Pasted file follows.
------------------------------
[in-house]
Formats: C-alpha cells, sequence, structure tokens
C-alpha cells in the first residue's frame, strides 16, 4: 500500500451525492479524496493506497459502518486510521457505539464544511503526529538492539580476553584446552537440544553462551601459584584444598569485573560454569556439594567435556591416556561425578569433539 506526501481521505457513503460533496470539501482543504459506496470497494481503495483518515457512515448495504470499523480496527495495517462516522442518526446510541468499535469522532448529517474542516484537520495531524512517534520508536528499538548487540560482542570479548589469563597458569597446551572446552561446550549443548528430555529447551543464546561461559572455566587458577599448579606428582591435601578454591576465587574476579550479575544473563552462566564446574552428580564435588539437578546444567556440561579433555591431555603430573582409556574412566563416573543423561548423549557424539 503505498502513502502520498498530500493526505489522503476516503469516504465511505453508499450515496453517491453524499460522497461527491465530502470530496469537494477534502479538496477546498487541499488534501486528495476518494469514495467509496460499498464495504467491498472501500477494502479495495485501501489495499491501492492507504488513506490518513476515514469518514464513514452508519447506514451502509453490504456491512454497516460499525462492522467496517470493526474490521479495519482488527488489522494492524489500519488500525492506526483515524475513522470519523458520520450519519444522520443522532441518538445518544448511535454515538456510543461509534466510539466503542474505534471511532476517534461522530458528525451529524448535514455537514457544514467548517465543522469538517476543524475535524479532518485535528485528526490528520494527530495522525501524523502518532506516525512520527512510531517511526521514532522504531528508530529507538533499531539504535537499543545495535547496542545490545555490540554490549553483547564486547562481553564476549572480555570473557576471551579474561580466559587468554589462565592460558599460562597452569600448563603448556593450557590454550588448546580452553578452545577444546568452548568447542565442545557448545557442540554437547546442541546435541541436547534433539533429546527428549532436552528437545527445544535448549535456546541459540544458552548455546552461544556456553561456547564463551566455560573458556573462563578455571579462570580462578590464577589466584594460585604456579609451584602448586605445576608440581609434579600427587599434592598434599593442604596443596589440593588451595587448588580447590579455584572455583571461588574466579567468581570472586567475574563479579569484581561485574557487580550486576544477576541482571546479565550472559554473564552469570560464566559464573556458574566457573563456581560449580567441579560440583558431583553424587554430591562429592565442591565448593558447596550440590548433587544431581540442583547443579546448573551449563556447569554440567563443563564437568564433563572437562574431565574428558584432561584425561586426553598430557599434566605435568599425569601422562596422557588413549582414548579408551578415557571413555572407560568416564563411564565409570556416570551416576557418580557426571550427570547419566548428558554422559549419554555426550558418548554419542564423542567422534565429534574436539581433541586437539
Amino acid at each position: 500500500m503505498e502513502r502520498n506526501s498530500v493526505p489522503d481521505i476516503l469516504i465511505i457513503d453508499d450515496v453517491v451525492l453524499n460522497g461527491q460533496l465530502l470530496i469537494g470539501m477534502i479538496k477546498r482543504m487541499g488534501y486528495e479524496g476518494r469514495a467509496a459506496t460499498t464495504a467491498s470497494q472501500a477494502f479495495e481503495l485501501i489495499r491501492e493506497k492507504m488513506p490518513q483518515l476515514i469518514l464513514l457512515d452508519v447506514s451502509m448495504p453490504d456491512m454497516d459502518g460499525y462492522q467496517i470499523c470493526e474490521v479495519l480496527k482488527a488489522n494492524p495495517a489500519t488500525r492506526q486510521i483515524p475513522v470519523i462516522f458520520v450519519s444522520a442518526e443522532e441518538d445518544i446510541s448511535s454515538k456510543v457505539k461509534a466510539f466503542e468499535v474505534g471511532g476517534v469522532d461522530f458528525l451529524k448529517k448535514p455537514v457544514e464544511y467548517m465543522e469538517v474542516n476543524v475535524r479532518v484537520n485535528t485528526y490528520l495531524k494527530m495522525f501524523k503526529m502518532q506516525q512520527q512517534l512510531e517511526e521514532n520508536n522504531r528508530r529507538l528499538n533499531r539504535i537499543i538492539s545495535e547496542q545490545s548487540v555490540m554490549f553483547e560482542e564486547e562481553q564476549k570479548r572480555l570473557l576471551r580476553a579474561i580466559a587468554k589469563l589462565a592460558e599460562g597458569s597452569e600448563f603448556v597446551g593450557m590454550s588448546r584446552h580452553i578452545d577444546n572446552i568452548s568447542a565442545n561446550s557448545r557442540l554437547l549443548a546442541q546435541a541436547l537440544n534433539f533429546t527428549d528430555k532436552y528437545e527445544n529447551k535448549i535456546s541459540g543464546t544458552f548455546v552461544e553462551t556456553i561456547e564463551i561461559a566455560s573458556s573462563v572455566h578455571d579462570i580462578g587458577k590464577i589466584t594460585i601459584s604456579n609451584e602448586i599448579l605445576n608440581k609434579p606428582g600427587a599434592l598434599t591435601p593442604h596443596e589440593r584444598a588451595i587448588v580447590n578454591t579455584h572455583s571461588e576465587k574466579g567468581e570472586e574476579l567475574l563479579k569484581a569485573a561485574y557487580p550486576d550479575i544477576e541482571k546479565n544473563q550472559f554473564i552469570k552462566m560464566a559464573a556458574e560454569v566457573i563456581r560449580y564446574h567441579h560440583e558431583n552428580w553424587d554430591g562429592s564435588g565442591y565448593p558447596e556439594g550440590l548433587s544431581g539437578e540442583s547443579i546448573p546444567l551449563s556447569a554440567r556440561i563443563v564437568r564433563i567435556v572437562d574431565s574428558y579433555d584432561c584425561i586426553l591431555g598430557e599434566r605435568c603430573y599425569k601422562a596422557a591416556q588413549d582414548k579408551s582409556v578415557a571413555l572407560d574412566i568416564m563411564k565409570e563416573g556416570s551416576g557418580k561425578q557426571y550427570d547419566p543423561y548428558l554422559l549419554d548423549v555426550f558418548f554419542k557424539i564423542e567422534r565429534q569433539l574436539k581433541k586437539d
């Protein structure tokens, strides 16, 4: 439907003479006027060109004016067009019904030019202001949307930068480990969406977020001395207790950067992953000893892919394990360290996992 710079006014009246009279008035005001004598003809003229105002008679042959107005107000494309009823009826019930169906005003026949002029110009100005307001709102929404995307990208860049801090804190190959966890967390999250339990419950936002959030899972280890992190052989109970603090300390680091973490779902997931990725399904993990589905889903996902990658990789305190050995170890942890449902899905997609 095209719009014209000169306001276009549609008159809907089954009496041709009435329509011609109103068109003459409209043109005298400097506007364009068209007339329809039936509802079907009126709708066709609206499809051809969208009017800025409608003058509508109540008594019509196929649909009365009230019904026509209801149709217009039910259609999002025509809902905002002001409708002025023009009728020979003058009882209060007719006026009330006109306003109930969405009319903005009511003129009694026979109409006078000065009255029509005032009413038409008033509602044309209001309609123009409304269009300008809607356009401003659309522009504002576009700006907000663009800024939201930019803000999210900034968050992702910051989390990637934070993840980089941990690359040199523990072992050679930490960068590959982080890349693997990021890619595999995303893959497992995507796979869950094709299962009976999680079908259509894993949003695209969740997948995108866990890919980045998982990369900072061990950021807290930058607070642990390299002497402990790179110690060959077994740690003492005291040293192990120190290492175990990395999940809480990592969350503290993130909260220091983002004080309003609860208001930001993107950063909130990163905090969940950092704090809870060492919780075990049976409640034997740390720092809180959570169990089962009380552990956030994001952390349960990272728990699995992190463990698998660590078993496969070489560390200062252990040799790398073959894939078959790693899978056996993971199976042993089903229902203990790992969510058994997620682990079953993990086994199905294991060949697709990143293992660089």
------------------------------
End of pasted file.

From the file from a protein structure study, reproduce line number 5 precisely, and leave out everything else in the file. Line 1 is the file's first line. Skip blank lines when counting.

């Protein structure tokens, strides 16, 4: 439907003479006027060109004016067009019904030019202001949307930068480990969406977020001395207790950067992953000893892919394990360290996992 710079006014009246009279008035005001004598003809003229105002008679042959107005107000494309009823009826019930169906005003026949002029110009100005307001709102929404995307990208860049801090804190190959966890967390999250339990419950936002959030899972280890992190052989109970603090300390680091973490779902997931990725399904993990589905889903996902990658990789305190050995170890942890449902899905997609 095209719009014209000169306001276009549609008159809907089954009496041709009435329509011609109103068109003459409209043109005298400097506007364009068209007339329809039936509802079907009126709708066709609206499809051809969208009017800025409608003058509508109540008594019509196929649909009365009230019904026509209801149709217009039910259609999002025509809902905002002001409708002025023009009728020979003058009882209060007719006026009330006109306003109930969405009319903005009511003129009694026979109409006078000065009255029509005032009413038409008033509602044309209001309609123009409304269009300008809607356009401003659309522009504002576009700006907000663009800024939201930019803000999210900034968050992702910051989390990637934070993840980089941990690359040199523990072992050679930490960068590959982080890349693997990021890619595999995303893959497992995507796979869950094709299962009976999680079908259509894993949003695209969740997948995108866990890919980045998982990369900072061990950021807290930058607070642990390299002497402990790179110690060959077994740690003492005291040293192990120190290492175990990395999940809480990592969350503290993130909260220091983002004080309003609860208001930001993107950063909130990163905090969940950092704090809870060492919780075990049976409640034997740390720092809180959570169990089962009380552990956030994001952390349960990272728990699995992190463990698998660590078993496969070489560390200062252990040799790398073959894939078959790693899978056996993971199976042993089903229902203990790992969510058994997620682990079953993990086994199905294991060949697709990143293992660089």